But at the close of the decade, the clouds gathered and began to menace. In the late '90s, al Qaeda bombed the US embassies in East Africa. Southeastern Europe proved that Europe's troubles were not yet over, and that her foremost nations were not ready to take on the leadership required to sort the place out. The Taliban destroyed the Buddha statues at Bamiyan. And yet all that CNN, which revolutionized information by bringing to us non-stop coverage of the Persian Gulf War, seemed to care about was, does Governor Bush have the gravitas to lead the United States?

Backtracking to the Arab World for a bit, and we see with hindsight that it was not just China that had been left behind in the Revolution of 1989. Arabs, too, must have wondered, with all these changes in the world, why is it that we instead get a war?

Now, fifteen years later, protesters are again setting up a tent city in a capital whose first three letters are "Bei-". The Presidency of the United States of America is again held by a George Bush. But this time, the city is one that is even more ancient than Beijing: This time, the city is Beirut, home of Canaanites, capital of Lebanon, the former Paris of the Middle East. But this time, the dictatorship is a foreign one. This time, the columns of tanks are not rolling into the city. If anything, preparations are under way to roll them out. This time, rather than stay aloof, the President George Bush is encouraging change and offering help. This time, the people may just triumph.

I don't want to see another bloody pulp on some foreign street with impressions of tank treads. I don't want another sudden frost, especially so soon on the tail of magnificent change in nations formerly held hostage to dictatorships and corruption. I want to see the people turn back those who would oppress them with gentle but firm hands. I want to see those ink-stained fingers again held up by a people in celebration of life, liberty, and the right to pursue happiness. I want to see ancient lands deliver on the potential of humanity.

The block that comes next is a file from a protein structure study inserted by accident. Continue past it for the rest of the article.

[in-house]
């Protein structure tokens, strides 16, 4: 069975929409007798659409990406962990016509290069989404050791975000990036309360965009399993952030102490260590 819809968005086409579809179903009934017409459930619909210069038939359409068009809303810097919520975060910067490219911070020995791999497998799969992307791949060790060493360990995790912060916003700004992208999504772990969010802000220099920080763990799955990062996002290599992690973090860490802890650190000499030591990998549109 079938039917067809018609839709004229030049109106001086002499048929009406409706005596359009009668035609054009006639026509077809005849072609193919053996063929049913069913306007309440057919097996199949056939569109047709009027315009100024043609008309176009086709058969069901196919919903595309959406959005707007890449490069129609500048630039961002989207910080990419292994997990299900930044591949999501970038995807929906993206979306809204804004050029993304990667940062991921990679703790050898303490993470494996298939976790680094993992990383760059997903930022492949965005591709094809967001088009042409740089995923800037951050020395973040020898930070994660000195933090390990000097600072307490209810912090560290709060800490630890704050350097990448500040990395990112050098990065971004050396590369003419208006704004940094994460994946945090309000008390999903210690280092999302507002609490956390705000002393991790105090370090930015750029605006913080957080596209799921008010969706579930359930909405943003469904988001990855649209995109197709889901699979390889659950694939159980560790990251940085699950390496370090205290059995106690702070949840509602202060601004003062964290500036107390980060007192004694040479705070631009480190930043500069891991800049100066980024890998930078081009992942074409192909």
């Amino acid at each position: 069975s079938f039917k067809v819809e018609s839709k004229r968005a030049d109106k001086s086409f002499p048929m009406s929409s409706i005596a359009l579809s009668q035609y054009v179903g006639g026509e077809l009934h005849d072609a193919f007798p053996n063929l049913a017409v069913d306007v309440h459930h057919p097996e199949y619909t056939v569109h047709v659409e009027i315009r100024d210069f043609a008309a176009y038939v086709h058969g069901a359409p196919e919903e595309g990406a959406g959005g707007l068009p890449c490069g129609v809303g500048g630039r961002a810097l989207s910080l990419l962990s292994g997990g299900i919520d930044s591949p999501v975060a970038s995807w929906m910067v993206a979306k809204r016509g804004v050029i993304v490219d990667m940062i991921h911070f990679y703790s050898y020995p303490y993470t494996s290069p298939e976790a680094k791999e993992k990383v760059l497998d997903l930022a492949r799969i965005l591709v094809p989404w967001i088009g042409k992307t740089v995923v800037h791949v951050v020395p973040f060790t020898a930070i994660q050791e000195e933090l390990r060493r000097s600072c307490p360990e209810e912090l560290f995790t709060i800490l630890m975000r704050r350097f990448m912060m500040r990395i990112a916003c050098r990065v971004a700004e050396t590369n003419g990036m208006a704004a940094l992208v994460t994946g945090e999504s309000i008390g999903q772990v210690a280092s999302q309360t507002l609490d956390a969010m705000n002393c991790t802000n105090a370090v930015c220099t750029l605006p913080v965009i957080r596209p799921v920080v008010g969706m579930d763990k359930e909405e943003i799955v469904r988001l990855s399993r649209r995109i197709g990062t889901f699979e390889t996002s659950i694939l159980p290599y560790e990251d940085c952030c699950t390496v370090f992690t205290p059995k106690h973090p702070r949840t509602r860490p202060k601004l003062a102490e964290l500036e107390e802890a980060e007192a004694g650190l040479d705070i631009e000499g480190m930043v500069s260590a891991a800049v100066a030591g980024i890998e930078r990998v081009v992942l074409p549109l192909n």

Somewhere, there is a young Arab teen sitting at his computer, his eyes scanning the headlines coming out of the homeland that he only vaguely remembers. He is American, but his blood flows from Mesopotamia, or from the Levant. He speaks English with no trace of an accent, though his parents must revert to Arabic sometimes to express a thought that would take far too long in English. He has hopes and dreams, and they all involve his life here in America, his new home. But he is watching the happenings in Beirut, and he is dreaming of the day when it is taken for granted that representative government and a respect for individuals and individual liberty is the norm in that part of the world. In his dream, he is talking to his own children and grandchildren, who might know nothing of Arabic, and telling them exactly what he was doing when the first elections were held in Lebanon, and how he had dyed his finger in ink and walked around school for a whole month with an enormous grin and a happy heart, showing that finger, sometimes two, to anybody who would look his way.

Let us pray, each and every day, that this dream will come true, because it is truly the dream of all mankind.

[Cross-posted at Between Worlds]

Update: (2005.03.02.12:15 PST) Austin Bay has a similarly sentimental piece on the Cedar Revolution: The Angry Arab Meets the Texas Cowboy. Read it all.